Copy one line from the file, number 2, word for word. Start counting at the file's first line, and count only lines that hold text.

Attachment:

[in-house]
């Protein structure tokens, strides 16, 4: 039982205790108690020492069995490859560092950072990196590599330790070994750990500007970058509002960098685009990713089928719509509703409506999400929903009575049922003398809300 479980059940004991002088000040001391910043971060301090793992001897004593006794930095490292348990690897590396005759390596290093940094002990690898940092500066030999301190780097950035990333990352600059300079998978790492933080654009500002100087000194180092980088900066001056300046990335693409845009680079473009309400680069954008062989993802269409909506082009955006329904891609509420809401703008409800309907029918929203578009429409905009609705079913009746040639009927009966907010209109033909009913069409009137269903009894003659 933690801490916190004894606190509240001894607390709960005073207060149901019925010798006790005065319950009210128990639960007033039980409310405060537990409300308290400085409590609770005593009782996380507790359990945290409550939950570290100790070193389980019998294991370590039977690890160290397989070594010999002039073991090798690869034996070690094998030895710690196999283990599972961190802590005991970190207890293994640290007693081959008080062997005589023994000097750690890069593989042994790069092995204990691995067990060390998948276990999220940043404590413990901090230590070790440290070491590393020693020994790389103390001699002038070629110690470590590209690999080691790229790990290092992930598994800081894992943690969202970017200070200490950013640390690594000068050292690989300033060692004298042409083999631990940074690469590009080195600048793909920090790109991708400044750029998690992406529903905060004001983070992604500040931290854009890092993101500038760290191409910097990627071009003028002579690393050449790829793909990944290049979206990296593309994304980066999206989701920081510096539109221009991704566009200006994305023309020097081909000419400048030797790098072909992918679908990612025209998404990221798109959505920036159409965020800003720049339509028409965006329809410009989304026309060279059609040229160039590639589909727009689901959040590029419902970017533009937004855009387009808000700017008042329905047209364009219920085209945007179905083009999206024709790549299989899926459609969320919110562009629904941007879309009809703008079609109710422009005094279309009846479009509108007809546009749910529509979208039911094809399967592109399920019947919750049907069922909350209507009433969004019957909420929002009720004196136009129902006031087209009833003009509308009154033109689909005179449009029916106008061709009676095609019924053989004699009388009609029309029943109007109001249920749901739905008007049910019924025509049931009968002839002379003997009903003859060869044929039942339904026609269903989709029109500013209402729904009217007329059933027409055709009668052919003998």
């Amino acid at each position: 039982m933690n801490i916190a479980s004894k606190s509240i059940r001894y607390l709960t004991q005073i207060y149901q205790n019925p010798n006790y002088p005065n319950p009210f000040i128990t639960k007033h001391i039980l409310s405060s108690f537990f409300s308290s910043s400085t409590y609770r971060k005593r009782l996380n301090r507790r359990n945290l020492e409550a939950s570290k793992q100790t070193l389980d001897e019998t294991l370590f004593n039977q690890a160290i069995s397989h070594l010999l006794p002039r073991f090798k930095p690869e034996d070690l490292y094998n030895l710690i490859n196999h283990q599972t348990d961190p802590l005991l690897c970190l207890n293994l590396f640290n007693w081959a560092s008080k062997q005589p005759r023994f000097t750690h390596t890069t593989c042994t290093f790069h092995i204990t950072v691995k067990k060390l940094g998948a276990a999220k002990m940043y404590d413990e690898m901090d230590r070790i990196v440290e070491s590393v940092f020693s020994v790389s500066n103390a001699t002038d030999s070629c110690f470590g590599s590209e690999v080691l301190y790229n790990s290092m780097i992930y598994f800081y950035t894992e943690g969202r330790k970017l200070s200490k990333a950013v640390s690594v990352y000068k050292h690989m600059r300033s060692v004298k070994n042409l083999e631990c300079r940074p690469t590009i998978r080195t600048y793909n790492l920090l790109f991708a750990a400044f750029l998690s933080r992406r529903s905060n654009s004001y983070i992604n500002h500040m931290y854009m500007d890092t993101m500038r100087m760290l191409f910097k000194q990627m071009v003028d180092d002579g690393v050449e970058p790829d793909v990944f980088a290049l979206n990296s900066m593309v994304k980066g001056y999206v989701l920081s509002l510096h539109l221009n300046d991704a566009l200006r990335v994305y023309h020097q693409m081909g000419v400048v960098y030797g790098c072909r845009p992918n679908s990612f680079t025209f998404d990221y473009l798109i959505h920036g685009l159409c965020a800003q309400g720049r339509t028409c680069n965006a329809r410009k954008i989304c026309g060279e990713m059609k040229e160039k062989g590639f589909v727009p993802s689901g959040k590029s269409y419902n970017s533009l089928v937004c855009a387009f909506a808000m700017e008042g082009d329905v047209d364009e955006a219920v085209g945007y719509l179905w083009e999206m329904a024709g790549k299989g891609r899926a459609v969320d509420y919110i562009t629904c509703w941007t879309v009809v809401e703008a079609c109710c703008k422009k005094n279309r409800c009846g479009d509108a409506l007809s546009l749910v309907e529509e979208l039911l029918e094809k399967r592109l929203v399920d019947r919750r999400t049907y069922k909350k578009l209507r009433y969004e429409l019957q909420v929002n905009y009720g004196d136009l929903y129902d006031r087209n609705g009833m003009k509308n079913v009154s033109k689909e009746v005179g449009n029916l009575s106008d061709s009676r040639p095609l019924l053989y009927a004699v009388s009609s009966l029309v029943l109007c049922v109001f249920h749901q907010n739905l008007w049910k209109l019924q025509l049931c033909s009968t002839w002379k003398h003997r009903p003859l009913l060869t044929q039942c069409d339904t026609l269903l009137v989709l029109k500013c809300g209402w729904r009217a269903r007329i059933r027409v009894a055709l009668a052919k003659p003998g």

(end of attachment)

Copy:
């Protein structure tokens, strides 16, 4: 039982205790108690020492069995490859560092950072990196590599330790070994750990500007970058509002960098685009990713089928719509509703409506999400929903009575049922003398809300 479980059940004991002088000040001391910043971060301090793992001897004593006794930095490292348990690897590396005759390596290093940094002990690898940092500066030999301190780097950035990333990352600059300079998978790492933080654009500002100087000194180092980088900066001056300046990335693409845009680079473009309400680069954008062989993802269409909506082009955006329904891609509420809401703008409800309907029918929203578009429409905009609705079913009746040639009927009966907010209109033909009913069409009137269903009894003659 933690801490916190004894606190509240001894607390709960005073207060149901019925010798006790005065319950009210128990639960007033039980409310405060537990409300308290400085409590609770005593009782996380507790359990945290409550939950570290100790070193389980019998294991370590039977690890160290397989070594010999002039073991090798690869034996070690094998030895710690196999283990599972961190802590005991970190207890293994640290007693081959008080062997005589023994000097750690890069593989042994790069092995204990691995067990060390998948276990999220940043404590413990901090230590070790440290070491590393020693020994790389103390001699002038070629110690470590590209690999080691790229790990290092992930598994800081894992943690969202970017200070200490950013640390690594000068050292690989300033060692004298042409083999631990940074690469590009080195600048793909920090790109991708400044750029998690992406529903905060004001983070992604500040931290854009890092993101500038760290191409910097990627071009003028002579690393050449790829793909990944290049979206990296593309994304980066999206989701920081510096539109221009991704566009200006994305023309020097081909000419400048030797790098072909992918679908990612025209998404990221798109959505920036159409965020800003720049339509028409965006329809410009989304026309060279059609040229160039590639589909727009689901959040590029419902970017533009937004855009387009808000700017008042329905047209364009219920085209945007179905083009999206024709790549299989899926459609969320919110562009629904941007879309009809703008079609109710422009005094279309009846479009509108007809546009749910529509979208039911094809399967592109399920019947919750049907069922909350209507009433969004019957909420929002009720004196136009129902006031087209009833003009509308009154033109689909005179449009029916106008061709009676095609019924053989004699009388009609029309029943109007109001249920749901739905008007049910019924025509049931009968002839002379003997009903003859060869044929039942339904026609269903989709029109500013209402729904009217007329059933027409055709009668052919003998």